Testing College Readiness
Commissioned by the Massachusetts’ Executive Office of Education, this study was designed by Mathematica to provide timely, rigorous evidence on how accurately two tests (MCAS and PARCC) assess college readiness. Prior to its authorization, there was no reliable evidence that could demonstrate whether the new Common Core-aligned assessments (PARCC or Smarter Balanced) provide accurate information about which students are prepared for success in college. Based on the findings, the authors found that the PARCC and MCAS 10th-grade exams do equally well at predicting students’ college success, as measured by first-year grades and by the probability that a student needs remediation after entering college. Scores on both tests, in both mathematics and English language arts (ELA), are positively correlated with students’ college outcomes and the differences between the predictive validity of PARCC and MCAS scores were modest. In addition, the study also found that PARCC’s cutoff scores for college-and career-readiness in math are set at a higher level than the MCAS proficiency cutoff and are better aligned with what it takes to earn “B” grades in college math.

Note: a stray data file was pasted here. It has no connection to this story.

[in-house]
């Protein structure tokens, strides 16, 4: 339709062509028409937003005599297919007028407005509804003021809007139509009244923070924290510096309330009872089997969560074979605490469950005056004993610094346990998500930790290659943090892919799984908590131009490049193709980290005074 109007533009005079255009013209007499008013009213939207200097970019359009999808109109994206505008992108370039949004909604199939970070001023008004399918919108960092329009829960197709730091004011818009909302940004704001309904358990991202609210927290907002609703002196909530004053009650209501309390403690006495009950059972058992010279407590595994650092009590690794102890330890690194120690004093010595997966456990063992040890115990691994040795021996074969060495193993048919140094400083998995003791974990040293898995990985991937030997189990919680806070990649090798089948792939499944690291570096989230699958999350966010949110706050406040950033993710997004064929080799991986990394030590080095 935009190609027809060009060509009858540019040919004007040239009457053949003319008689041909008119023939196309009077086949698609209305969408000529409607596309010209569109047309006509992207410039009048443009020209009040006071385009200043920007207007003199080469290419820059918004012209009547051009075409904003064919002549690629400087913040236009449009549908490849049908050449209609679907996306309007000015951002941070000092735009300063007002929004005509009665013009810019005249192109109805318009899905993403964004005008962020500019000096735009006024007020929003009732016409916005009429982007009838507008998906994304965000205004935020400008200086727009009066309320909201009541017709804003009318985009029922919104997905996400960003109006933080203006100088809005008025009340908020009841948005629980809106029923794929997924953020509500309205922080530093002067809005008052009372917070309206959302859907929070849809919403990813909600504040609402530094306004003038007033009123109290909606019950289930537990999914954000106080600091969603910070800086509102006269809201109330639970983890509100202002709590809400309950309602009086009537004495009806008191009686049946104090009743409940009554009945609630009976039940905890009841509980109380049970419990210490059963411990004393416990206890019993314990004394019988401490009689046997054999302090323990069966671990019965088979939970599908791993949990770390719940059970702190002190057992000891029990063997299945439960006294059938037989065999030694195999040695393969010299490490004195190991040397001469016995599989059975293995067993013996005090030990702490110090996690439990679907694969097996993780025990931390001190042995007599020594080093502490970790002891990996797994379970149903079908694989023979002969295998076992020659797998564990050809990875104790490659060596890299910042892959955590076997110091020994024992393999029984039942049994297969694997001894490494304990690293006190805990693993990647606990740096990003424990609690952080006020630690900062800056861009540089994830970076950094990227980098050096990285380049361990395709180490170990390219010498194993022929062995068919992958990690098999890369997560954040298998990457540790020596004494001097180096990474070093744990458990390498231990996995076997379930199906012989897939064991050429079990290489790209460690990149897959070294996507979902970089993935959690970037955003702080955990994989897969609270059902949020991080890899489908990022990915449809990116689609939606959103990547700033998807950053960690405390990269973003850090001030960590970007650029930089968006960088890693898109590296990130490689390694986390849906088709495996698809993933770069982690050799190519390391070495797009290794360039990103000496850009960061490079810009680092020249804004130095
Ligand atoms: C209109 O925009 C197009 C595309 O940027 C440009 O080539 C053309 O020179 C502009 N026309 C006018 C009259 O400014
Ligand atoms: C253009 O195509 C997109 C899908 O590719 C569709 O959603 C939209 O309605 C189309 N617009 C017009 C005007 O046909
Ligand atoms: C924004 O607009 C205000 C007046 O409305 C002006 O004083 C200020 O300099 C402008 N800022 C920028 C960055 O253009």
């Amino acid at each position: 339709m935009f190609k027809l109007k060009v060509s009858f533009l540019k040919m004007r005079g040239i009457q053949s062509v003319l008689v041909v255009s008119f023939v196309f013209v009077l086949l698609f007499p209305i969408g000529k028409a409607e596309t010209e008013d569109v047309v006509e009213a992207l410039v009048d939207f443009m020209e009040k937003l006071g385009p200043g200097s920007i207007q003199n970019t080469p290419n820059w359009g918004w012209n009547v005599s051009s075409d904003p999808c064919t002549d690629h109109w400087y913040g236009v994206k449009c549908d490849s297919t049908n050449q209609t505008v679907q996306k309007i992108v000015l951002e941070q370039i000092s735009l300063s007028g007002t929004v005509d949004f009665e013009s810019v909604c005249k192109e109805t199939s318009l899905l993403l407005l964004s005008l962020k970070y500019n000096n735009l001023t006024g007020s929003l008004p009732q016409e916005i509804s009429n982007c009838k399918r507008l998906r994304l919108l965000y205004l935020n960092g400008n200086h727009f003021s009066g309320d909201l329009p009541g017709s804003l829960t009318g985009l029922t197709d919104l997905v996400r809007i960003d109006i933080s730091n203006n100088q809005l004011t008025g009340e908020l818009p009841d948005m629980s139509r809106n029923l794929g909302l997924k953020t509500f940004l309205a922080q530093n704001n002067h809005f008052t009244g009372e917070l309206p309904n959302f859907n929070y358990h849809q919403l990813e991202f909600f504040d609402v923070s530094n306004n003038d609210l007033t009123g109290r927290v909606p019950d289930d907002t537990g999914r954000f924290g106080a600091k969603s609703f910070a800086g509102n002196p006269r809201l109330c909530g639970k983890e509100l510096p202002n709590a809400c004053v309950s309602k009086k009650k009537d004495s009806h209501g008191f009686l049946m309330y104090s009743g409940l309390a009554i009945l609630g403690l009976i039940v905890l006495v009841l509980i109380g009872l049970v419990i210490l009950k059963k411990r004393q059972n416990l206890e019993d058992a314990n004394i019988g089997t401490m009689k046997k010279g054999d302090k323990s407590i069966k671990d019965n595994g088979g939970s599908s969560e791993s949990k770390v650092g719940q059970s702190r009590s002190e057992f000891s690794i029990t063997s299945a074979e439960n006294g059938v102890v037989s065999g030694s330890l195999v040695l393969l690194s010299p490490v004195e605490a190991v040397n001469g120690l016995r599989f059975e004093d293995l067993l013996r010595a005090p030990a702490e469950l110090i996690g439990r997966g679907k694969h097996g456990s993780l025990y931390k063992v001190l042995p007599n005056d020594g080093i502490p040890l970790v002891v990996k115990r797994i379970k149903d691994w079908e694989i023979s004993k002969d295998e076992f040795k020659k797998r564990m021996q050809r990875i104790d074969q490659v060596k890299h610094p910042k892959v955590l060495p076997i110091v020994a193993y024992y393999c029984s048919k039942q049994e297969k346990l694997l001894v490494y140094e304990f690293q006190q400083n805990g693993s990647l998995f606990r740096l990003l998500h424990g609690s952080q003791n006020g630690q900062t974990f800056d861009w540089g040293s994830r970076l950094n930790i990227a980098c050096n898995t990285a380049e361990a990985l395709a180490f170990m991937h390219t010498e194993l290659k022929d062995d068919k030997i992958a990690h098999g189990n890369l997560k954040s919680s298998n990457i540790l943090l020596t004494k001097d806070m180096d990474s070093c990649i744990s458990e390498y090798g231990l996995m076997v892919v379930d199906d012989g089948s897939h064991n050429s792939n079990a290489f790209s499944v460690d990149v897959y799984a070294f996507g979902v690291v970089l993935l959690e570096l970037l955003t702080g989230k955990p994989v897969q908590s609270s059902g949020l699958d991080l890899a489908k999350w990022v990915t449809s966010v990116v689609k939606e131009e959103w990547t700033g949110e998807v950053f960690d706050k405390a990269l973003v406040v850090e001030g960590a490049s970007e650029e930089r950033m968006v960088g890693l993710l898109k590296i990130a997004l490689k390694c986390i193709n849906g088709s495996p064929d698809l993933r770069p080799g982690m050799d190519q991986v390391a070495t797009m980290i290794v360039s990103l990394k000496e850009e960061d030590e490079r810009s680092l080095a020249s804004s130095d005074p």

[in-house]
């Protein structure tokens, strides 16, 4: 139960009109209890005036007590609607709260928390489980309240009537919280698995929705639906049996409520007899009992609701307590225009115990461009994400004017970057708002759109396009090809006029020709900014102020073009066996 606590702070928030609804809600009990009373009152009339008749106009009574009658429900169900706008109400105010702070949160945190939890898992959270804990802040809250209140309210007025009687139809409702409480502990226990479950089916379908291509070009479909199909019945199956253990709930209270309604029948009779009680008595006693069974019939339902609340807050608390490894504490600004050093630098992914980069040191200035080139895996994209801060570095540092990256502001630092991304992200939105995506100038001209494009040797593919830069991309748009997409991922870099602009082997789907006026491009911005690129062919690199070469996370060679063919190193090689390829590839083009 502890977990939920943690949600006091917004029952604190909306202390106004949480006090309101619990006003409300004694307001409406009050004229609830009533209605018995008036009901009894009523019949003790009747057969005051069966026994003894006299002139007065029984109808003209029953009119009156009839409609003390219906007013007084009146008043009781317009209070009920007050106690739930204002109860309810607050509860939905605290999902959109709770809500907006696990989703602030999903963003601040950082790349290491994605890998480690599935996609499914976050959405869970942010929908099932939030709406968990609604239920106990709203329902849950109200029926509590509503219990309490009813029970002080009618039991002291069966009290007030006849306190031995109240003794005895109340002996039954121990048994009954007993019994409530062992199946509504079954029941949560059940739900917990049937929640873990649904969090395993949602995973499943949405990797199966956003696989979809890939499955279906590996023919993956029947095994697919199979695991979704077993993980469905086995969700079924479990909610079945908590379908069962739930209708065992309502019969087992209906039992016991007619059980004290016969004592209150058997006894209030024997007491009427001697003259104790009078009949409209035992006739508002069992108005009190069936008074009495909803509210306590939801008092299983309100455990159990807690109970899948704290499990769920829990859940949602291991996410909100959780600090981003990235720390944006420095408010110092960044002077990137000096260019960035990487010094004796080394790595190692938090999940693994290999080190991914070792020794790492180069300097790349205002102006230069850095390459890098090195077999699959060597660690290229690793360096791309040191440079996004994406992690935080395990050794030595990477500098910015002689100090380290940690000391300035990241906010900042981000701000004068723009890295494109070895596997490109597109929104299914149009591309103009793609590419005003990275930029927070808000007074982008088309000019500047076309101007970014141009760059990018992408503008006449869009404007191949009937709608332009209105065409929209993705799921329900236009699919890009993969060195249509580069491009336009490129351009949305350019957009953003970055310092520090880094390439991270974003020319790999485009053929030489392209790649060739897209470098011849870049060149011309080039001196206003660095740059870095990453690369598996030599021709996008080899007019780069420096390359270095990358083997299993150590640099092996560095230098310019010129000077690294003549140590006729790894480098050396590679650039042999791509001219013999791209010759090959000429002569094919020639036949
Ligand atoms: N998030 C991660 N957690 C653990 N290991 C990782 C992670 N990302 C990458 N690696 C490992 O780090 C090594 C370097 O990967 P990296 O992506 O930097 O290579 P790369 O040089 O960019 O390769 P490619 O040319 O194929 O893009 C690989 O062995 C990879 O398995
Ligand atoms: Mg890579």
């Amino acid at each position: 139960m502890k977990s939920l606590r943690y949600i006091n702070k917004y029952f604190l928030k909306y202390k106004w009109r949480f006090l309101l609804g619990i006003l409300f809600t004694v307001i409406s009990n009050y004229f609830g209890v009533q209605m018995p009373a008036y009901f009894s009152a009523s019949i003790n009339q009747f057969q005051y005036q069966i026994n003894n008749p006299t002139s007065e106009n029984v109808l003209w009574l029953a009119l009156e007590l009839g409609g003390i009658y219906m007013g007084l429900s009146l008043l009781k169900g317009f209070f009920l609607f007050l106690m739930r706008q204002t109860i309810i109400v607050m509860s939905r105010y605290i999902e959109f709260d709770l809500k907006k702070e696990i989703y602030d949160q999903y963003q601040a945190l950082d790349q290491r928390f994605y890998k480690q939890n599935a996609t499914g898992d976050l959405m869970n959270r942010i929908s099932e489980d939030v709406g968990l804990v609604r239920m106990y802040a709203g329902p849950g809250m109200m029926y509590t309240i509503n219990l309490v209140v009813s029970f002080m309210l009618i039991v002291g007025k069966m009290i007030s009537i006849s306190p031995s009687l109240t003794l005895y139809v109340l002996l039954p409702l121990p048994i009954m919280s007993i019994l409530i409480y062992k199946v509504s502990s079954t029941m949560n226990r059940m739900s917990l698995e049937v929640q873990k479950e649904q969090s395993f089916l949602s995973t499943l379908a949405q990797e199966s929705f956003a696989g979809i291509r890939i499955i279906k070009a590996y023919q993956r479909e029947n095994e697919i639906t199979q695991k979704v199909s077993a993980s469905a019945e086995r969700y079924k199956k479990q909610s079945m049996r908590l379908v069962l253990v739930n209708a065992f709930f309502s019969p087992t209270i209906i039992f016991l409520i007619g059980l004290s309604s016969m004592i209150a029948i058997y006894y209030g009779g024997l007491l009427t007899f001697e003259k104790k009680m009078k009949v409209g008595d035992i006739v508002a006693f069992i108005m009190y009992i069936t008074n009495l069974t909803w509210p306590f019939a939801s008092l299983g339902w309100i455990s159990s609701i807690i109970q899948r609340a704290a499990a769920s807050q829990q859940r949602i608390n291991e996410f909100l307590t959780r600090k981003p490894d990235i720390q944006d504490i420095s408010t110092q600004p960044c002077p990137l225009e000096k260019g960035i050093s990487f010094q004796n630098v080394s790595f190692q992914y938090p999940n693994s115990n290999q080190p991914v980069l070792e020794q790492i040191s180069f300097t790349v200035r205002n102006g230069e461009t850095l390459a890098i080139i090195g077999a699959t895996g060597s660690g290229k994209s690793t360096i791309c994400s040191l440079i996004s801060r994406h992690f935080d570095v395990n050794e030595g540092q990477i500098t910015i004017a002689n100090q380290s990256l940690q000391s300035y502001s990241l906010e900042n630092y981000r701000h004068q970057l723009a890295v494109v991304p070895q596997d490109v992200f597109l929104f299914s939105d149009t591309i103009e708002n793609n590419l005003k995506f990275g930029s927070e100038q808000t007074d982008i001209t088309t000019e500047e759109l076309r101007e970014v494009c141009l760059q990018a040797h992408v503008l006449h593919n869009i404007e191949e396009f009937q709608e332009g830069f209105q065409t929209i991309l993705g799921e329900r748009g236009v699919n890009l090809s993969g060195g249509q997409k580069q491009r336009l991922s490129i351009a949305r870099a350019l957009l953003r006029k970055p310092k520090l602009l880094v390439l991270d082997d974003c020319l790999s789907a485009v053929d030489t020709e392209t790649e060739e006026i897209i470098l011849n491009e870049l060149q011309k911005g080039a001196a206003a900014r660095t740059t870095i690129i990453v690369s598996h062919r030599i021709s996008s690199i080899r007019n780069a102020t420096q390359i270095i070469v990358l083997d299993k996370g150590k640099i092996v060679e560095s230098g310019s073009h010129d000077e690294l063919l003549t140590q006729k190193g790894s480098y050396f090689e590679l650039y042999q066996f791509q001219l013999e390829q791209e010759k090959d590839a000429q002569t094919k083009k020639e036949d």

This study is unique in its design to try and address a question for Massachusetts Education System leaders of whether to continue using their state assessment (MCAS), which was revised to align with the Common Core, or switch to a “next-generation” test that was specifically designed for the Common Core and to assess students’ readiness for college. While the study was Massachusetts specific, many other states that have signed on to Common Core are confronted with similar decisions about current student assessment systems and changes they might make give new flexibilities in accountability provide by the Every Student Succeeds Act (ESSA). The study provides both useful insight and questions for states as they consider changes to their accountability system. An added value is a link to a podcast where two of the study’s authors discuss its findings and implications.